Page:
My parents did not push their line on us but did insist that if we didn't want to go to church with them, we had to find a place where we did want to go.  When I look at families that take active steps to make sure that their kids choose an exact copy of their own spiritual lives, yes, sometimes they are successful, but often those kids bounce even harder off of that hard line, with sometimes tragic and/or ironic results.

Understanding that children find their own paths regardless of parental desires, Jacob and I would like to do something a little radical and give Esther tools that will increase her chances of success in finding her path.  We are not going to tell her that she's Jewish or that she's Christian.  We are going to give her Jewish experiences and Christian experiences.  We are going to support her when she wants to experiment with wearing a cross necklace to the high holiday services or when she insists on keeping kosher as a teenager and acts disgusted in the presence of the ham on the table.  We will insist that she be respectful and engaged but we will not expect her to assume any identity other than the one that feels most authentic to her and this includes experiementation with her aunt's Catholicism, her other aunt's Hinduism or some other religion altogether.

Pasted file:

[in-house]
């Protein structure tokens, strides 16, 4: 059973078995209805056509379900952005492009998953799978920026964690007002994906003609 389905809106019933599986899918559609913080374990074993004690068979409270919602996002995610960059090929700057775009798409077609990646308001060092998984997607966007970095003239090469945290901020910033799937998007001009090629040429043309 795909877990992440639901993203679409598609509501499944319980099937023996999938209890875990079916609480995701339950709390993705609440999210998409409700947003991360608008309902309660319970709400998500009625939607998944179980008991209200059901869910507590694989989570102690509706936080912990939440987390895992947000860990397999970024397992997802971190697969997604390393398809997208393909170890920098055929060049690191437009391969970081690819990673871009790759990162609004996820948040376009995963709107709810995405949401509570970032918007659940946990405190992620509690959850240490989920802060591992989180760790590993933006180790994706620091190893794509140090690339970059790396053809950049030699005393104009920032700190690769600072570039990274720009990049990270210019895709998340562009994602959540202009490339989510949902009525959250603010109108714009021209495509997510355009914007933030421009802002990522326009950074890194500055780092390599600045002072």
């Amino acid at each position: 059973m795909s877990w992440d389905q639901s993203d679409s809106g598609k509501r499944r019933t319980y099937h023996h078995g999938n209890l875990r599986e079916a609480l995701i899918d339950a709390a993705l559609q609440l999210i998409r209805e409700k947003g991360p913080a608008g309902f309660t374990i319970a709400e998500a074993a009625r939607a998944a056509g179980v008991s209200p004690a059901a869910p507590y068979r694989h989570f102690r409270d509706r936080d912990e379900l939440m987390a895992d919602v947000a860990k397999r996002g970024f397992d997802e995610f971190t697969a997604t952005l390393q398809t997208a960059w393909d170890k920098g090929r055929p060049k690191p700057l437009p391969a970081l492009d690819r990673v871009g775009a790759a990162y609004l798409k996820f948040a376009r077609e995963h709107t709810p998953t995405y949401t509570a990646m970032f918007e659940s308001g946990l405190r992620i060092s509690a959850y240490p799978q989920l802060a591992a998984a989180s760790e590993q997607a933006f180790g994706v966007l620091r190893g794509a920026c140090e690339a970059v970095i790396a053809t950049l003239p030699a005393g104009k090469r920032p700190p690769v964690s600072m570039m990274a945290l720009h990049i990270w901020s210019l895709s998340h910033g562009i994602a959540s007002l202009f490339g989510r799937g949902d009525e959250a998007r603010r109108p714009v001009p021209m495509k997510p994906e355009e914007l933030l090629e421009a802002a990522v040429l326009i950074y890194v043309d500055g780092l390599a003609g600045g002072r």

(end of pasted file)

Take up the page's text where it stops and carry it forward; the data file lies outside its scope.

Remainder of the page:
Like all other things in parenting, we will just try to do our best.

So, with that philosophy lined out, let me talk a little more directly about our choices for Esther's Jewish practice.

As far as I can tell (and I've studied a lot), Jewish identity is a three-wheeled bicycle.  If there all three aspects are there: fabulous.  But you are included by the community is only two are present, as well.

You can be considered Jewish by your birth or your conversion, by your religious practice and by your cultural trappings.

Thus, totally secular people are still Jewish if their parents were Jewish and if exhibit certain characteristics which are hard to pin down but most people know them when they see them.  A fondness for lox, a certain sense of humor, particular cadences of speech, a story about making out with a girl for the first time at Jewish camp are all popular examples.  Remember the classic Seinfeld episode where they were horrified that the dentist had converted possibly just so he could make better jokes.

Or, if you convert to Judaism and practice religiously, you are part of the in-crowd even if you never speak a word of yiddish.